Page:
Database modeling isn’t something you typically associate with a content strategist—particularly not the kind who is obsessed with things like brand, message, and editorial style.

But maybe it should be.

As I started writing a book and delving into “the future of content,” I began thinking a lot about what’s wrong with how content gets structured now (or, more often, doesn’t get structured), and why content modeling hasn’t caught on beyond some relatively niche, typically tech-comms realms.

Then it struck me. Many people who otherwise obsess over content don’t want to model it because it comes off all clinical and dreary. It seems technical and too dry and not at all what we’re about. Content is complex and beautiful and weighty and important, and reducing it to a diagram of chunks seems so…soulless.

It needn’t be.

Architectural angle of the Eiffel Tower
Structure can be rather beautiful, n’est pas?

Here’s the real deal: If you think rich, meaningful, lovable content matters (and if you don’t, please just leave this site now), then you need to care about its structure—and it’s not enough to leave the modeling up to the database folks.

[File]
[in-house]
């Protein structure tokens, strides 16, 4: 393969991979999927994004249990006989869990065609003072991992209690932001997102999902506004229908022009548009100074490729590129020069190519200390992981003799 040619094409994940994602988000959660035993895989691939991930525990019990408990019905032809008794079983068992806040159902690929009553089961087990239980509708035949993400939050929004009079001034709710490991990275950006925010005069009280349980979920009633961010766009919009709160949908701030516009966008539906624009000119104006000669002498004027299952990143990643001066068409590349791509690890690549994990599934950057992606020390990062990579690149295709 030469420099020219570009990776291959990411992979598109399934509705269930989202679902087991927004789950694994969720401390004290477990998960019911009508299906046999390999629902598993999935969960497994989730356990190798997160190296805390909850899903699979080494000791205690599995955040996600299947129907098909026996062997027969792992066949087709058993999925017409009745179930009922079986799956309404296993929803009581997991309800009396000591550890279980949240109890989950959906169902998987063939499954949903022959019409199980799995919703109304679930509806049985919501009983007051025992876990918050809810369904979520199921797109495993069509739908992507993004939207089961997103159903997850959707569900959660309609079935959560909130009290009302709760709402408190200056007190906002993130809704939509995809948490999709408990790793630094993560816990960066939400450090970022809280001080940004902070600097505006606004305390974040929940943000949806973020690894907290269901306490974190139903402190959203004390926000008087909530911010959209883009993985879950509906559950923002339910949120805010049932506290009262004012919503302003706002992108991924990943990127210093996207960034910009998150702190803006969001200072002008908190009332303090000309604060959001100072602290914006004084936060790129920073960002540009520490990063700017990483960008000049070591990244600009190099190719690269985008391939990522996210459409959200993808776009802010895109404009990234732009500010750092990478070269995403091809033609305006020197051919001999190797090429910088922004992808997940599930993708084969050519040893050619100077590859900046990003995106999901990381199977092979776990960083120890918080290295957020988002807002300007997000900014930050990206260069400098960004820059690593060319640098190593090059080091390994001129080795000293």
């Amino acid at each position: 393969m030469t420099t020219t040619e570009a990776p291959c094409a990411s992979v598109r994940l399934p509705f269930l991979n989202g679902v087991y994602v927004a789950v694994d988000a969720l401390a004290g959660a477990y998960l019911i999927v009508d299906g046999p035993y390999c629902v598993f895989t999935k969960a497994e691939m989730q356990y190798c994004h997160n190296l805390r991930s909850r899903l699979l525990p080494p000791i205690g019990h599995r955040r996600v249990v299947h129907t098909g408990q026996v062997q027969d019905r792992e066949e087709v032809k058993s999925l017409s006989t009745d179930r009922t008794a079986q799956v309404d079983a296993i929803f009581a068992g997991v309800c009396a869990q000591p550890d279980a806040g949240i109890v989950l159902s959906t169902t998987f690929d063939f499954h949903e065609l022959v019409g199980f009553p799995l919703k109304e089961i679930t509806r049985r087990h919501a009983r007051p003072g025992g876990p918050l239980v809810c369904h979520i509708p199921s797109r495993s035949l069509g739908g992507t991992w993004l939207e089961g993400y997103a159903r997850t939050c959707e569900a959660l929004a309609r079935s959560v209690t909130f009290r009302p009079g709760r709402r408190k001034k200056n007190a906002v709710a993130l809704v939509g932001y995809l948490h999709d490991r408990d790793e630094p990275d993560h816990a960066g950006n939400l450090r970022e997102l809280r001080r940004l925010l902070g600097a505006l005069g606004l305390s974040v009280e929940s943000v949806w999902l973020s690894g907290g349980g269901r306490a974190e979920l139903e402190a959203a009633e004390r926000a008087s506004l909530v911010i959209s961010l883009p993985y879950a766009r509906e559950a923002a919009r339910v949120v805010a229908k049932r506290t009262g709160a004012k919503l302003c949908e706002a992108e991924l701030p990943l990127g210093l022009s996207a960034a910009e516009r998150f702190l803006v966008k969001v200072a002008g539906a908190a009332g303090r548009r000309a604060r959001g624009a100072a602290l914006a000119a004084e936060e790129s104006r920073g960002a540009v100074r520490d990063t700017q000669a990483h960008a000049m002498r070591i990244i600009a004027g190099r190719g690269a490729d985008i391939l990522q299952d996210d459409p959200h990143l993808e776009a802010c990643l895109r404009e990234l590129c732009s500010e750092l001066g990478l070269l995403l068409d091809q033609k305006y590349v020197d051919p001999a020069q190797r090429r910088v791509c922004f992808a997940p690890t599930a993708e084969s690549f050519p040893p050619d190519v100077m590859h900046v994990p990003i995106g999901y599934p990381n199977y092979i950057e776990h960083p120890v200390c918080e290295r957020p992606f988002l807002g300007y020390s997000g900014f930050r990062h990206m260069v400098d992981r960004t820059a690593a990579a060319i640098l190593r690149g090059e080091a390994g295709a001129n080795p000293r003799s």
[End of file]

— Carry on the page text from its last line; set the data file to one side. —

The shape you give your content is what’s going to lend it life and keep its message intact when you can no longer control where it appears or how it will be consumed. If you don’t, all that effort to make content that matters will be wasted when it’s either stuck to a single page designed for a single device, or sent out into the wild as one big undifferentiated blob.

Over the last couple months, I’ve spent a lot of time talking to folks who don’t think content modeling is dreary. And you don’t have to wait ‘til my book is out to hear from them. I posted a collection of smart thoughts from some of them over at the book blog. I’d love for you to check it out.


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